July 22, 2017

Washington D.C. Mourns and Remembers News Anchor Jim Vance

Jim Vance, the most famous person in Washington D.C. that was not famous nationally, has died at the age of 75 after a brief battle with cancer.

Jim Vance was always the coolest and even the smartest dude in the room doing the news. Like your favorite uncle. Just hanging out. Talking. Just cool. Whenever visiting the DC area, catching the news on Channel 4 with Jim Vance was always a treat. He was one of the first Black news anchor in any major American city. He stayed at Channel 4 for 48 years. For many he's been there all of our lives.  He was a pioneer and will always be a DC legend.

FROM NBC 4 WRC-TV-- For 48 years at NBC4, Jim Vance’s smooth voice and calm presence made viewers feel that, no matter how bad the news was, it would be OK.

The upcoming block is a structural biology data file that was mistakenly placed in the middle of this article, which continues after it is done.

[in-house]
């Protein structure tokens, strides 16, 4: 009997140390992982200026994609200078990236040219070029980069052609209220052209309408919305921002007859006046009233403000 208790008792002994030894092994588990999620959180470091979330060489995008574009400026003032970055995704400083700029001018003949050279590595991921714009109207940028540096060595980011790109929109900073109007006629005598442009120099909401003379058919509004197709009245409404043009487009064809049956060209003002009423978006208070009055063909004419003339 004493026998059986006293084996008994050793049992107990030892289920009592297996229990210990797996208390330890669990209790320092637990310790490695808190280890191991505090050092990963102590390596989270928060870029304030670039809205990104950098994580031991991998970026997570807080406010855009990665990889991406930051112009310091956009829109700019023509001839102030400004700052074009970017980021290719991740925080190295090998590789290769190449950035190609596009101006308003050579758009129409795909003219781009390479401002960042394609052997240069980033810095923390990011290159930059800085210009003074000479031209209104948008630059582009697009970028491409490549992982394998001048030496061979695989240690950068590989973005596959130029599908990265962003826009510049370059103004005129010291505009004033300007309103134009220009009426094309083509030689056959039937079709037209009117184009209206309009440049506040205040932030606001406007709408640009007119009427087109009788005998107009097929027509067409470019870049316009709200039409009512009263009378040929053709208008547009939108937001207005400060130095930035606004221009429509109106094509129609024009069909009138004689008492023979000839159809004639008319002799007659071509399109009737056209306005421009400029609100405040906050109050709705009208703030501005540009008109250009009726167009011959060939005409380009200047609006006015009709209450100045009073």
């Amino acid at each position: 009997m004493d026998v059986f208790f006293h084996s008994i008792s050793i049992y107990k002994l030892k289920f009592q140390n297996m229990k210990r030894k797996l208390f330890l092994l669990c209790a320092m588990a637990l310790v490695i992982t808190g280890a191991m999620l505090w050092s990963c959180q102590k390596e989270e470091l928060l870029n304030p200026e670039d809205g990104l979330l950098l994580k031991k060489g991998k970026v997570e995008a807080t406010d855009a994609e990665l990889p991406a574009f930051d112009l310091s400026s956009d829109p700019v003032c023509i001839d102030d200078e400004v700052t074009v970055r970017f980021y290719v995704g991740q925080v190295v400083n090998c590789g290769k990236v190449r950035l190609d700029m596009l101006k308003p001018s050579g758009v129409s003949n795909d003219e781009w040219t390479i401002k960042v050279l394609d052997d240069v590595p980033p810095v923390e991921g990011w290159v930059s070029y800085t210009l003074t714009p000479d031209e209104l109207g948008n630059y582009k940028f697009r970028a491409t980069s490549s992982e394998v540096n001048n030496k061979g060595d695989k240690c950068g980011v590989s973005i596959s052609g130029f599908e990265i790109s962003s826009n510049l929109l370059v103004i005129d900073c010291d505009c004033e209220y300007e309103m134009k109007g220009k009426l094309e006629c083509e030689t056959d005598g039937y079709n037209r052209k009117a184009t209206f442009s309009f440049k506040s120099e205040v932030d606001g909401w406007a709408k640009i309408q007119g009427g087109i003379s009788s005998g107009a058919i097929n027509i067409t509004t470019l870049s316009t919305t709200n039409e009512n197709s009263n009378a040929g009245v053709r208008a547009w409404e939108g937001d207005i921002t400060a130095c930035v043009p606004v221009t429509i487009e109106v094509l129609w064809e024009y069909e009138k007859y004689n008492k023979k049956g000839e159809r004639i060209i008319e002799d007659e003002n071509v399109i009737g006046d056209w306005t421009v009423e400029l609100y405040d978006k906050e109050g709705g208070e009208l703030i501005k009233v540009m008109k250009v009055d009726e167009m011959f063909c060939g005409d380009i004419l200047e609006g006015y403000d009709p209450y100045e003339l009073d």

Before becoming a journalist, Vance was a teacher in his hometown of Philadelphia. (Vance earned his teaching degree from Cheyney University. While teaching he simultaneously worked at legendary Black radio station 1340 AM WHAT and was a reporter for Channel 48 WKBS-TV) He started reporting at WRC-TV in Washington in 1969. He was an only child, but Vance always contended he never knew that. His grandparents had 16 kids, so there were always young people around Vance’s early life.

Vance made a name for himself covering stories all over the world, including Vietnam, El Salvador and South Africa. But he didn’t have to go far for some of his best work: reporting on the people in his beloved adopted hometown of Washington.

Read more of [this story] and see the [photo gallery] of Jim Vance.

From 2007 - with Big Tigger and the late The Mighty Burner Bobby Bennett on Hip Hop/Rap music lyrics

lighter moments with sports anchor George Michael [...]

A look back at Jim Vance's career at WRC-TV. At the time he had been at the station for 45 years having started as a reporter in 1969.

Radio legend Donnie Simpson and legendary local news anchor Maureen Bunyan share their memories.

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David Aldridge, reporter for the NBA on TNT, NBA.com, and Hall of Fame Basketball Writer shares his thoughts as a native Washingtonian on the impact of Jim Vance on his life.

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